Planning Instruction

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Planning Instruction

  1. 1. Chapter 6: Planning Instruction<br />Planning, Implementing, and Assessing<br />EDU 5154<br />By: <br />Kenny Chan<br />John Daskalakis<br />Meghan Haskin<br />
  2. 2. Agenda<br />Importance of instructional planning and characteristics of young adolescents that should be considered when planning<br />Importance of Interdisciplinary instruction, problems that may arise<br />General process of instructional planning and discuss planning for students who are at risk<br />
  3. 3. Importance of Instructional Planning<br /><ul><li> Allow young adolescents to gain knowledge, learn skills they can apply outside of the classroom
  4. 4. Helps educators keep in mind the needs of their students</li></li></ul><li>Importance of Instructional Planning<br />Able to identify and schedule resources<br />Helps adhere to local, state, and national guidelines<br />Provides continuity of instruction and efficient use of time in classroom<br />
  5. 5. Factors Affecting Middle School Instructional Planning<br />Young adolescents have diverse characteristics<br />New schools, new team of teachers, new friends<br />Young adolescents like to move around and be active; enjoy collaboration<br />Developing their own learning strategies<br />
  6. 6. Enginuitor - I'm a Physics Guy<br />
  7. 7. Roles of Curriculum Guides, State and National Mandates on Instructional Planning<br />Mandates provide instruction but schools may develop their own curricula<br />School districts may vary on the leeway that they give their teachers in teaching the content<br />Educators will feel pressured to be at a certain place in curriculum guide at a particular time<br />
  8. 8. Roles of Textbooks in Instructional Planning<br />Some of the worst experiences in middle school classrooms because teachers don’t plan and instead, try to follow a teacher’s guide<br />Texts are not providing students with developmentally responsive instruction<br />Problems may arise when the text does not match the state or local curriculum<br />
  9. 9. Roles of Individual Teachers on Instructional Planning<br />Teachers who fail to use instructional resources of the school and community<br />May miss the benefits that school library media specialists and other resources teachers can provide<br />Do not use new technology<br />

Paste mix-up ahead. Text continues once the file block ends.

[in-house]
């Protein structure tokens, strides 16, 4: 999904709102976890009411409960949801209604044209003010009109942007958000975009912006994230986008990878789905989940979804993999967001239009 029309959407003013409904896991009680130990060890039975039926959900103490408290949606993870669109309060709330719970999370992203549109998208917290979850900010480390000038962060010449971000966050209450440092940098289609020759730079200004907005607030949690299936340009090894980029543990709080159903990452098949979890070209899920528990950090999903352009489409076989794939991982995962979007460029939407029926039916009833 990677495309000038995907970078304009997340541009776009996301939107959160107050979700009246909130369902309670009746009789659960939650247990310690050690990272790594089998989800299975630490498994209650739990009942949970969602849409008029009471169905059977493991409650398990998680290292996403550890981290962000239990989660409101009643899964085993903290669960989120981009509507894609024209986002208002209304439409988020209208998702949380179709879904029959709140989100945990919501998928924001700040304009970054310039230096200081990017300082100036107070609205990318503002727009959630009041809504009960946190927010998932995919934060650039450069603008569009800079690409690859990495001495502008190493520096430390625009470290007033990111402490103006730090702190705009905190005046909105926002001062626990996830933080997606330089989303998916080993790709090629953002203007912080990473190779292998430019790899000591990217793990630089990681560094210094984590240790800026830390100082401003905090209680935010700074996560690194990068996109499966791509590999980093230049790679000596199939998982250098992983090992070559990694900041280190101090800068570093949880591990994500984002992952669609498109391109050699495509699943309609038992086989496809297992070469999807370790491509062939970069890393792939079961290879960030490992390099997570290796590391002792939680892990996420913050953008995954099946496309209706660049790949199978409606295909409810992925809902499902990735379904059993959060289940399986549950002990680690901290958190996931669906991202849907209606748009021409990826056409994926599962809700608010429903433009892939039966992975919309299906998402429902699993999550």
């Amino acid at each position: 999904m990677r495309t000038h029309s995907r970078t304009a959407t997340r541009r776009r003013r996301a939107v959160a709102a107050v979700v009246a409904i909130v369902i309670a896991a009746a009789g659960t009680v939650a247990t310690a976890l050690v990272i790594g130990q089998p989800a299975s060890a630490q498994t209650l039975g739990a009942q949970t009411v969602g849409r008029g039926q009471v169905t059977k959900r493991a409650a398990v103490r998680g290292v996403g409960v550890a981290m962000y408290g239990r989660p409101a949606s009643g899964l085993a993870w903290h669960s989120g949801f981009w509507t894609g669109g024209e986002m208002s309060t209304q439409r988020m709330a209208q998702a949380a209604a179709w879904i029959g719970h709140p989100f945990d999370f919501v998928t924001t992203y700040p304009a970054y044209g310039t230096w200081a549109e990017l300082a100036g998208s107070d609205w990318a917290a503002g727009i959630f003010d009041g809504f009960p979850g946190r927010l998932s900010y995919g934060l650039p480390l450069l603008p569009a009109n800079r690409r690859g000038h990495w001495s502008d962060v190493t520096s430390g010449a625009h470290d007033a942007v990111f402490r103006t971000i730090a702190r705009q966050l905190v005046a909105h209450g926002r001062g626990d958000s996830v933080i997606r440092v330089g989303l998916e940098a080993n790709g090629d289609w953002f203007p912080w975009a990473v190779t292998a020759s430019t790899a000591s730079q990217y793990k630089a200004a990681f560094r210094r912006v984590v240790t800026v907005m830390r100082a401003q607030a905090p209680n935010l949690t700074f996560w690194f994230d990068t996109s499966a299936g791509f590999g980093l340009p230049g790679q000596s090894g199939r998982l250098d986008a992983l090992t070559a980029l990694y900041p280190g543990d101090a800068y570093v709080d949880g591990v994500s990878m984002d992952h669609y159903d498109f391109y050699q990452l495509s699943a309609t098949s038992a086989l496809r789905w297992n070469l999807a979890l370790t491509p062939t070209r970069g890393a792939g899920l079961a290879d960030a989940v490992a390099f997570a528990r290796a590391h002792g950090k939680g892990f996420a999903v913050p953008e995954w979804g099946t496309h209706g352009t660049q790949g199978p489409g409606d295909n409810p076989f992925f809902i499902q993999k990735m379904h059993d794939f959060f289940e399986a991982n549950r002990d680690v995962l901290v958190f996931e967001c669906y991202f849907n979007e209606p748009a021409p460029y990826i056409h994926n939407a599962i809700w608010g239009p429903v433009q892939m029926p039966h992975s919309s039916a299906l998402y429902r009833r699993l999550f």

10. 10. Interdisciplinary Team Organizationand Interdisciplinary Instruction<br /><ul><li> A group of teachers from various curriculums that combine</li></ul> their skills and resources to present guidance and information<br /><ul><li> Alternate names: interdisciplinary teaching, multidisciplinary</li></ul> instruction, and integrated instruction<br /><ul><li> The organization of teachers into interdisciplinary teams is</li></ul> integral to the middle school concept and is the most common<br /> type of middle school organization. (Mc Ewin, Dickson, and<br /> Jenkins,1996)<br />
  11. 11. In order for an I.D.I. team to be successful, the team must:<br /><ul><li>Operate as a cohesive unit
  12. 12. Maintain positive relationships
  13. 13. Communicate with others
  14. 14. Instructional relationships between two teams and their related domains</li></li></ul><li>Instructional Relationships Between<br />Two Teams and the Related Domains<br />
  15. 15. Integrating Music and Math<br />courtesy of www.ctlonline.org<br />
  16. 16. By being introduced to the I.D.I. team, students have experienced reduced feelings of isolation, higher self esteem, less stress and aggression. In some cases, students are also happy to do class work and homework!<br />
  17. 17. RMCT Music - I'm In Rome<br />
  18. 18. No group is perfect!<br /><ul><li>Not created over night
  19. 19. Work alone</li></ul>I like to cooperate, but not all of the time. There are things in the curriculum that I need to emphasize. But that doesn’t mean that I don’t support the team and the interdisciplinary teaching. And, even when I teach independently, I’m meeting with my team on a lot of things other than instruction. - E.L.A. Teacher, pg. 147 <br /><ul><li>Control freak(s)
  20. 20. Differences, ideas
  21. 21. Personal preferences
  22. 22. Schedules/Planning</li></li></ul><li>Time Management Between Teammates <br />
  23. 23. Organizational Concepts: Multiage Teams<br /><ul><li> Multiage classrooms are made up of a number of randomly assigned students from different grade levels (Kommer, 1999).